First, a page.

(Emphasis added). [3] Moison’s use of “because” in his assignment of error operates as a subordinating conjunction [4] that links the assigned error to the admission of Lee’s testimony as impeachment evidence, not alibi evidence. As drafted, the syntax of the assignment of error cabins the error that this Court can consider to only whether the trial court erred by not admitting Lee’s testimony as impeachment evidence.

This interpretation may seem narrow, but it is consistent with this Court’s oft-repeated maxim that “[t]he purpose of assignments of error is to point out the errors with reasonable certainty in order to direct [the] court and opposing counsel to the points on which appellant intends to ask a reversal of the judgment, and to limit discussion to these points.” Yeatts v. Murray , 249 Va. 285" date_filed="1995-03-03" court="Va." case_name="Yeatts v. Murray">249 Va. 285, 290 (1995) (quoting Harlow v. Commonwealth , 195 Va. 269" date_filed="1953-10-12" court="Va." case_name="Harlow v. Commonwealth">195 Va. 269, 271–72 (1953)). Moison’s trial counsel never argued that Lee’s testimony was offered to impeach the victims, a fact conceded by counsel at oral argument. [5] Because Moison has waived his challenge that the proffered testimony was offered for impeachment, the Court of Appeals erred in ruling on the merits of this issue.

Accordingly, the Court vacates that portion of the Court of Appeals’ opinion deciding that Lee’s proffered testimony provided Moison with an alibi. The Court, however, affirms the Court of Appeals’ judgment upholding Moison’s conviction. As a result, the final order of the trial court remains, undisturbed.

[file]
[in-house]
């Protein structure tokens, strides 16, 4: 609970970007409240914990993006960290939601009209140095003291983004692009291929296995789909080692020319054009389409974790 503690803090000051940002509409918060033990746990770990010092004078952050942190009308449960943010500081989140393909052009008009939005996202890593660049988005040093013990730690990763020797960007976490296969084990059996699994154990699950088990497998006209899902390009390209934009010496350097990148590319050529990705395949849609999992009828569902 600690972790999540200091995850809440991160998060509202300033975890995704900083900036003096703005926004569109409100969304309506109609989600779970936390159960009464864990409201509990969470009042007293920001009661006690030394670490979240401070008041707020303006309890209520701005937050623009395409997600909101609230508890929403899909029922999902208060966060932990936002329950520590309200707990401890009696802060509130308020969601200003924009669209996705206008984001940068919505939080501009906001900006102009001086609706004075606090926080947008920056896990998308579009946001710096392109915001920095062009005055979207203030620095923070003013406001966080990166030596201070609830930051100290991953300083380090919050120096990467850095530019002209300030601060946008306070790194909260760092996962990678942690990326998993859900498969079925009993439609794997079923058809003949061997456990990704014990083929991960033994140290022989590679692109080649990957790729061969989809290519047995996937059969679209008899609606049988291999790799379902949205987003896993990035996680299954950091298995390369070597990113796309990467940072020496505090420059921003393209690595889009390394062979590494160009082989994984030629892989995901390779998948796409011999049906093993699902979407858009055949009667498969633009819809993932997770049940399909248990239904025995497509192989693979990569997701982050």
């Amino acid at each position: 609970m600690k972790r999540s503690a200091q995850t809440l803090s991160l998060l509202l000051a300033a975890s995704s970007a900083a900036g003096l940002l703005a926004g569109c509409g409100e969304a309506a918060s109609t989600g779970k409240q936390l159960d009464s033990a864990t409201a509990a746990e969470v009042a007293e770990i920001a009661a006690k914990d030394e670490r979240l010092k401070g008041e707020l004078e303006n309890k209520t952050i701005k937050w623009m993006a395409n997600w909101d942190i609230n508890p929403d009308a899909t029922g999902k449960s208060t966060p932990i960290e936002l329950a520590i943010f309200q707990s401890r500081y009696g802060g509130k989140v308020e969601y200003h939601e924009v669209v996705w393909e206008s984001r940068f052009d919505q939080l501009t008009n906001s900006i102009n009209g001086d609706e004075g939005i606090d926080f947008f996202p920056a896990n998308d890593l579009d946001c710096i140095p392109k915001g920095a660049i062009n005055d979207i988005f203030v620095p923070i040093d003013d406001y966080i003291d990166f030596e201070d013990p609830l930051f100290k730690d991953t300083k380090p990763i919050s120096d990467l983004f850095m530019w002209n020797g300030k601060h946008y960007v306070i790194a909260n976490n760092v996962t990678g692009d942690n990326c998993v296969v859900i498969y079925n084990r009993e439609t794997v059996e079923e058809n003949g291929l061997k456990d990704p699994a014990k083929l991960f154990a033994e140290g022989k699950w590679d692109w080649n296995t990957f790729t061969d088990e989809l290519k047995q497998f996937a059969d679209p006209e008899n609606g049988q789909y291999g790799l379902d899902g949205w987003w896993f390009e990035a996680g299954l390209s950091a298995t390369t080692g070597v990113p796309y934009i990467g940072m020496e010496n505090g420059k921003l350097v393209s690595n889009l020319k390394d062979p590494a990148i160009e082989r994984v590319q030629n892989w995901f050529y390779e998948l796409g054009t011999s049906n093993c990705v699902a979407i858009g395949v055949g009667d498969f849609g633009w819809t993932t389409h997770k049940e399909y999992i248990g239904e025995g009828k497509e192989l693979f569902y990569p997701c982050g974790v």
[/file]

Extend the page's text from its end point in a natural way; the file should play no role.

This order shall be published in the Virginia Reports and certified to the Court of Appeals of Virginia and the Circuit Court of the City of Norfolk. A Copy, Teste:



[1] This incident falls outside of the dates charged within the indictments. However, K.M. and B.M. came forward as a result of this incident.

[2] Lee’s proffered testimony would have been that she and Moison remained outside until 6 a.m. before going into the house and watching a movie together until the girls woke for the day shortly thereafter.

[3] This assignment of error mirrors the second assignment of error that Moison argued in the Court of Appeals.

[4] This principle has often been recognized by this Court. See, e.g., AlBritton v. Commonwealth, 299 Va. 392, 412 (2021).

[5] The Court of Appeals agreed that Moison raised the issue of impeachment for the first time on appeal, but nevertheless addressed his assignment of error. Moison at *9, n. 2.